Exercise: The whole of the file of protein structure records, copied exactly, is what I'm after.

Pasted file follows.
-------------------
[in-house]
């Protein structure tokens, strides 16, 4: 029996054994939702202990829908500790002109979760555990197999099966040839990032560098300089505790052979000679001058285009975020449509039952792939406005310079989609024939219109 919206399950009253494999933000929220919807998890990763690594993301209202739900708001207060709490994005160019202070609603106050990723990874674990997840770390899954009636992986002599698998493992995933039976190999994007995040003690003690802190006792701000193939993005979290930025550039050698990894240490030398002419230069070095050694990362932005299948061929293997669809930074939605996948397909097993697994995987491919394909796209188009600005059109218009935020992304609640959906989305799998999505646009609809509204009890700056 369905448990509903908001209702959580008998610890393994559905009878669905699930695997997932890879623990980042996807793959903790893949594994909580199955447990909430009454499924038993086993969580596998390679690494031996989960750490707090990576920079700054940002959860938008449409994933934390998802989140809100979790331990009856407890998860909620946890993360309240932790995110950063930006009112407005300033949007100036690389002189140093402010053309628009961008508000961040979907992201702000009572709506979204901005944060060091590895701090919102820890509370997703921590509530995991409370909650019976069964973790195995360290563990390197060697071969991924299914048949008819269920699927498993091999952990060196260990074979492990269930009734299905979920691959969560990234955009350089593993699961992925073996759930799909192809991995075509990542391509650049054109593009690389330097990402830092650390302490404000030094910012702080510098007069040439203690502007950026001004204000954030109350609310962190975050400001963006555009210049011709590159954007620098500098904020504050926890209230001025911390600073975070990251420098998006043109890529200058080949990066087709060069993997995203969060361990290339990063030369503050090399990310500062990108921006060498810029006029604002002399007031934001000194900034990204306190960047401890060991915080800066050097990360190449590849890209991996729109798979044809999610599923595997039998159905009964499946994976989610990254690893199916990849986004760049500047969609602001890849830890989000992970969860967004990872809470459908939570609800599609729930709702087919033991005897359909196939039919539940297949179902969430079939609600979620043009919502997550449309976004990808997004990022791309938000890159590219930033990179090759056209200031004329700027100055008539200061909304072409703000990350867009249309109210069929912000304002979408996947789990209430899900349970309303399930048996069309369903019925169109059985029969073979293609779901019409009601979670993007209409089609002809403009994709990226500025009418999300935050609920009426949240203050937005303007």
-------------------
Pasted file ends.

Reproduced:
[in-house]
């Protein structure tokens, strides 16, 4: 029996054994939702202990829908500790002109979760555990197999099966040839990032560098300089505790052979000679001058285009975020449509039952792939406005310079989609024939219109 919206399950009253494999933000929220919807998890990763690594993301209202739900708001207060709490994005160019202070609603106050990723990874674990997840770390899954009636992986002599698998493992995933039976190999994007995040003690003690802190006792701000193939993005979290930025550039050698990894240490030398002419230069070095050694990362932005299948061929293997669809930074939605996948397909097993697994995987491919394909796209188009600005059109218009935020992304609640959906989305799998999505646009609809509204009890700056 369905448990509903908001209702959580008998610890393994559905009878669905699930695997997932890879623990980042996807793959903790893949594994909580199955447990909430009454499924038993086993969580596998390679690494031996989960750490707090990576920079700054940002959860938008449409994933934390998802989140809100979790331990009856407890998860909620946890993360309240932790995110950063930006009112407005300033949007100036690389002189140093402010053309628009961008508000961040979907992201702000009572709506979204901005944060060091590895701090919102820890509370997703921590509530995991409370909650019976069964973790195995360290563990390197060697071969991924299914048949008819269920699927498993091999952990060196260990074979492990269930009734299905979920691959969560990234955009350089593993699961992925073996759930799909192809991995075509990542391509650049054109593009690389330097990402830092650390302490404000030094910012702080510098007069040439203690502007950026001004204000954030109350609310962190975050400001963006555009210049011709590159954007620098500098904020504050926890209230001025911390600073975070990251420098998006043109890529200058080949990066087709060069993997995203969060361990290339990063030369503050090399990310500062990108921006060498810029006029604002002399007031934001000194900034990204306190960047401890060991915080800066050097990360190449590849890209991996729109798979044809999610599923595997039998159905009964499946994976989610990254690893199916990849986004760049500047969609602001890849830890989000992970969860967004990872809470459908939570609800599609729930709702087919033991005897359909196939039919539940297949179902969430079939609600979620043009919502997550449309976004990808997004990022791309938000890159590219930033990179090759056209200031004329700027100055008539200061909304072409703000990350867009249309109210069929912000304002979408996947789990209430899900349970309303399930048996069309369903019925169109059985029969073979293609779901019409009601979670993007209409089609002809403009994709990226500025009418999300935050609920009426949240203050937005303007």